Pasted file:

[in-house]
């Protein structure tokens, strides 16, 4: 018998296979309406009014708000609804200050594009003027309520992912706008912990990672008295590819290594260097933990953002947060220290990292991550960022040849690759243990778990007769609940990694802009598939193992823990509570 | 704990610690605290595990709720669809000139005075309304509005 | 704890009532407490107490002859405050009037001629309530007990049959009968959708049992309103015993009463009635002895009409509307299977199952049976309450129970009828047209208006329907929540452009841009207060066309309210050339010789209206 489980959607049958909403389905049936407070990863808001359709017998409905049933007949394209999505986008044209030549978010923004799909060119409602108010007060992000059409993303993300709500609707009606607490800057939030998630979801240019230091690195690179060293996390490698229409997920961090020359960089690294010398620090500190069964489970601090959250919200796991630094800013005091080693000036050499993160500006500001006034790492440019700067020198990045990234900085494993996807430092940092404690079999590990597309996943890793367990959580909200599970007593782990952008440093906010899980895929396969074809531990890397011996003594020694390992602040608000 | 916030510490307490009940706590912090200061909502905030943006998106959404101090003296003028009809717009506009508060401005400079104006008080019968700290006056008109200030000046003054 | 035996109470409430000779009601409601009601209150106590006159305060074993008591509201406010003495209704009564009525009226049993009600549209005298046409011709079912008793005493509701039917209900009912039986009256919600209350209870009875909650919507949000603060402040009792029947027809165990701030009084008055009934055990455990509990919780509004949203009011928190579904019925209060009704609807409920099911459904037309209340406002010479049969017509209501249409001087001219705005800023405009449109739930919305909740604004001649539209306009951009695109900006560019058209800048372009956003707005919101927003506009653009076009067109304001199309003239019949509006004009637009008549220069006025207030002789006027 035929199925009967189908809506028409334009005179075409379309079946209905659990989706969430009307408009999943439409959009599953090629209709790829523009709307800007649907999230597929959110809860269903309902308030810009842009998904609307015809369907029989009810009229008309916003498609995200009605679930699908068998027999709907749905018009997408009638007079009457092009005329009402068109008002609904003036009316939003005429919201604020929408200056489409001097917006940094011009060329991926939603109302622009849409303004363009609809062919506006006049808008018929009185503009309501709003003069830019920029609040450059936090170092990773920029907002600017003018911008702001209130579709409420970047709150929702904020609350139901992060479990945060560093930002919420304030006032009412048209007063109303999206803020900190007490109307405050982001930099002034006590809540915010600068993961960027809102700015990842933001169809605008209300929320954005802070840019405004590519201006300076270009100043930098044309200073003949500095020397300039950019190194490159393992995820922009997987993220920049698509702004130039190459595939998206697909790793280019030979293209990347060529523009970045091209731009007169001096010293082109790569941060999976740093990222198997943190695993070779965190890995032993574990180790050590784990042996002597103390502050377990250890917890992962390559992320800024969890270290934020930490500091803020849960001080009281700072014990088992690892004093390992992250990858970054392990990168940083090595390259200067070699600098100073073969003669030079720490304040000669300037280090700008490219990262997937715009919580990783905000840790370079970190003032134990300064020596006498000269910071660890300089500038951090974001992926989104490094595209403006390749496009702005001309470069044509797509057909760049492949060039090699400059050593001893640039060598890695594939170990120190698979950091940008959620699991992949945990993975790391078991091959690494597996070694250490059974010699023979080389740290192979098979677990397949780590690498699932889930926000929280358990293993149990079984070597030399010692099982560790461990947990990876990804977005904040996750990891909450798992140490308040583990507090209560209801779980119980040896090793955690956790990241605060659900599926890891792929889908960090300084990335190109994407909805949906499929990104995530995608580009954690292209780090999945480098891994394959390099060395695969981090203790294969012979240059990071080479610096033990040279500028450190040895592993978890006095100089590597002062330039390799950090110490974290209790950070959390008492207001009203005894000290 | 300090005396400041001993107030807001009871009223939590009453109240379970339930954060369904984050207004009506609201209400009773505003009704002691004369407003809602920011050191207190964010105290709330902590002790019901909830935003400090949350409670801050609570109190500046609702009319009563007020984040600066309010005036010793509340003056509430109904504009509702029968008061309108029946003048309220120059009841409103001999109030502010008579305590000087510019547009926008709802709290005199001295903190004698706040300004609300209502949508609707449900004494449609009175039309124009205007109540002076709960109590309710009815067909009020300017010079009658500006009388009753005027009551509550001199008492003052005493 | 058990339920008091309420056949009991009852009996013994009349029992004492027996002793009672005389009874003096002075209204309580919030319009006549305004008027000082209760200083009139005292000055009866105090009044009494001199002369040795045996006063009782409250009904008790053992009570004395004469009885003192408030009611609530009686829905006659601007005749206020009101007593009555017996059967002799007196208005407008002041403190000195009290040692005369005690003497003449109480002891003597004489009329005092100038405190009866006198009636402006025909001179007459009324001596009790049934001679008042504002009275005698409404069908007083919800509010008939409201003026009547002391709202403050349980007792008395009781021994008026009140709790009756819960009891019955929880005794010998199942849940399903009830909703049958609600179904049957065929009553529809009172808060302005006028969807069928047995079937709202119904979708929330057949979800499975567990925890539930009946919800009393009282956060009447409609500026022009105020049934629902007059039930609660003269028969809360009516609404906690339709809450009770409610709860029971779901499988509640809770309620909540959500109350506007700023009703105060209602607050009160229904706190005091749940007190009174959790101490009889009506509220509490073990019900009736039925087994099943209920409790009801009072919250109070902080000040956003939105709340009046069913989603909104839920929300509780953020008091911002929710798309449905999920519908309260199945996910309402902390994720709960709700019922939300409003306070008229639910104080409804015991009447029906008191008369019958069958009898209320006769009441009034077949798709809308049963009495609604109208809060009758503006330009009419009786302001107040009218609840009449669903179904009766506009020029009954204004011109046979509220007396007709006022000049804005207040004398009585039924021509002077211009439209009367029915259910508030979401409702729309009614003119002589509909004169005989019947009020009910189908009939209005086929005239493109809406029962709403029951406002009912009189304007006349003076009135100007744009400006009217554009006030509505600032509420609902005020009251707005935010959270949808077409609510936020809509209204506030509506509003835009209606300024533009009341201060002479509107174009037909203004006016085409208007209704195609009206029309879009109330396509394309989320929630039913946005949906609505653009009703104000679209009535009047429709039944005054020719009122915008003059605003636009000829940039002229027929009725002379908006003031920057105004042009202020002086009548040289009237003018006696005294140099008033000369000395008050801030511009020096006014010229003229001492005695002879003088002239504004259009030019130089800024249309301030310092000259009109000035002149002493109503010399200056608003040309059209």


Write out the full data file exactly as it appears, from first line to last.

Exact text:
[in-house]
């Protein structure tokens, strides 16, 4: 018998296979309406009014708000609804200050594009003027309520992912706008912990990672008295590819290594260097933990953002947060220290990292991550960022040849690759243990778990007769609940990694802009598939193992823990509570 | 704990610690605290595990709720669809000139005075309304509005 | 704890009532407490107490002859405050009037001629309530007990049959009968959708049992309103015993009463009635002895009409509307299977199952049976309450129970009828047209208006329907929540452009841009207060066309309210050339010789209206 489980959607049958909403389905049936407070990863808001359709017998409905049933007949394209999505986008044209030549978010923004799909060119409602108010007060992000059409993303993300709500609707009606607490800057939030998630979801240019230091690195690179060293996390490698229409997920961090020359960089690294010398620090500190069964489970601090959250919200796991630094800013005091080693000036050499993160500006500001006034790492440019700067020198990045990234900085494993996807430092940092404690079999590990597309996943890793367990959580909200599970007593782990952008440093906010899980895929396969074809531990890397011996003594020694390992602040608000 | 916030510490307490009940706590912090200061909502905030943006998106959404101090003296003028009809717009506009508060401005400079104006008080019968700290006056008109200030000046003054 | 035996109470409430000779009601409601009601209150106590006159305060074993008591509201406010003495209704009564009525009226049993009600549209005298046409011709079912008793005493509701039917209900009912039986009256919600209350209870009875909650919507949000603060402040009792029947027809165990701030009084008055009934055990455990509990919780509004949203009011928190579904019925209060009704609807409920099911459904037309209340406002010479049969017509209501249409001087001219705005800023405009449109739930919305909740604004001649539209306009951009695109900006560019058209800048372009956003707005919101927003506009653009076009067109304001199309003239019949509006004009637009008549220069006025207030002789006027 035929199925009967189908809506028409334009005179075409379309079946209905659990989706969430009307408009999943439409959009599953090629209709790829523009709307800007649907999230597929959110809860269903309902308030810009842009998904609307015809369907029989009810009229008309916003498609995200009605679930699908068998027999709907749905018009997408009638007079009457092009005329009402068109008002609904003036009316939003005429919201604020929408200056489409001097917006940094011009060329991926939603109302622009849409303004363009609809062919506006006049808008018929009185503009309501709003003069830019920029609040450059936090170092990773920029907002600017003018911008702001209130579709409420970047709150929702904020609350139901992060479990945060560093930002919420304030006032009412048209007063109303999206803020900190007490109307405050982001930099002034006590809540915010600068993961960027809102700015990842933001169809605008209300929320954005802070840019405004590519201006300076270009100043930098044309200073003949500095020397300039950019190194490159393992995820922009997987993220920049698509702004130039190459595939998206697909790793280019030979293209990347060529523009970045091209731009007169001096010293082109790569941060999976740093990222198997943190695993070779965190890995032993574990180790050590784990042996002597103390502050377990250890917890992962390559992320800024969890270290934020930490500091803020849960001080009281700072014990088992690892004093390992992250990858970054392990990168940083090595390259200067070699600098100073073969003669030079720490304040000669300037280090700008490219990262997937715009919580990783905000840790370079970190003032134990300064020596006498000269910071660890300089500038951090974001992926989104490094595209403006390749496009702005001309470069044509797509057909760049492949060039090699400059050593001893640039060598890695594939170990120190698979950091940008959620699991992949945990993975790391078991091959690494597996070694250490059974010699023979080389740290192979098979677990397949780590690498699932889930926000929280358990293993149990079984070597030399010692099982560790461990947990990876990804977005904040996750990891909450798992140490308040583990507090209560209801779980119980040896090793955690956790990241605060659900599926890891792929889908960090300084990335190109994407909805949906499929990104995530995608580009954690292209780090999945480098891994394959390099060395695969981090203790294969012979240059990071080479610096033990040279500028450190040895592993978890006095100089590597002062330039390799950090110490974290209790950070959390008492207001009203005894000290 | 300090005396400041001993107030807001009871009223939590009453109240379970339930954060369904984050207004009506609201209400009773505003009704002691004369407003809602920011050191207190964010105290709330902590002790019901909830935003400090949350409670801050609570109190500046609702009319009563007020984040600066309010005036010793509340003056509430109904504009509702029968008061309108029946003048309220120059009841409103001999109030502010008579305590000087510019547009926008709802709290005199001295903190004698706040300004609300209502949508609707449900004494449609009175039309124009205007109540002076709960109590309710009815067909009020300017010079009658500006009388009753005027009551509550001199008492003052005493 | 058990339920008091309420056949009991009852009996013994009349029992004492027996002793009672005389009874003096002075209204309580919030319009006549305004008027000082209760200083009139005292000055009866105090009044009494001199002369040795045996006063009782409250009904008790053992009570004395004469009885003192408030009611609530009686829905006659601007005749206020009101007593009555017996059967002799007196208005407008002041403190000195009290040692005369005690003497003449109480002891003597004489009329005092100038405190009866006198009636402006025909001179007459009324001596009790049934001679008042504002009275005698409404069908007083919800509010008939409201003026009547002391709202403050349980007792008395009781021994008026009140709790009756819960009891019955929880005794010998199942849940399903009830909703049958609600179904049957065929009553529809009172808060302005006028969807069928047995079937709202119904979708929330057949979800499975567990925890539930009946919800009393009282956060009447409609500026022009105020049934629902007059039930609660003269028969809360009516609404906690339709809450009770409610709860029971779901499988509640809770309620909540959500109350506007700023009703105060209602607050009160229904706190005091749940007190009174959790101490009889009506509220509490073990019900009736039925087994099943209920409790009801009072919250109070902080000040956003939105709340009046069913989603909104839920929300509780953020008091911002929710798309449905999920519908309260199945996910309402902390994720709960709700019922939300409003306070008229639910104080409804015991009447029906008191008369019958069958009898209320006769009441009034077949798709809308049963009495609604109208809060009758503006330009009419009786302001107040009218609840009449669903179904009766506009020029009954204004011109046979509220007396007709006022000049804005207040004398009585039924021509002077211009439209009367029915259910508030979401409702729309009614003119002589509909004169005989019947009020009910189908009939209005086929005239493109809406029962709403029951406002009912009189304007006349003076009135100007744009400006009217554009006030509505600032509420609902005020009251707005935010959270949808077409609510936020809509209204506030509506509003835009209606300024533009009341201060002479509107174009037909203004006016085409208007209704195609009206029309879009109330396509394309989320929630039913946005949906609505653009009703104000679209009535009047429709039944005054020719009122915008003059605003636009000829940039002229027929009725002379908006003031920057105004042009202020002086009548040289009237003018006696005294140099008033000369000395008050801030511009020096006014010229003229001492005695002879003088002239504004259009030019130089800024249309301030310092000259009109000035002149002493109503010399200056608003040309059209």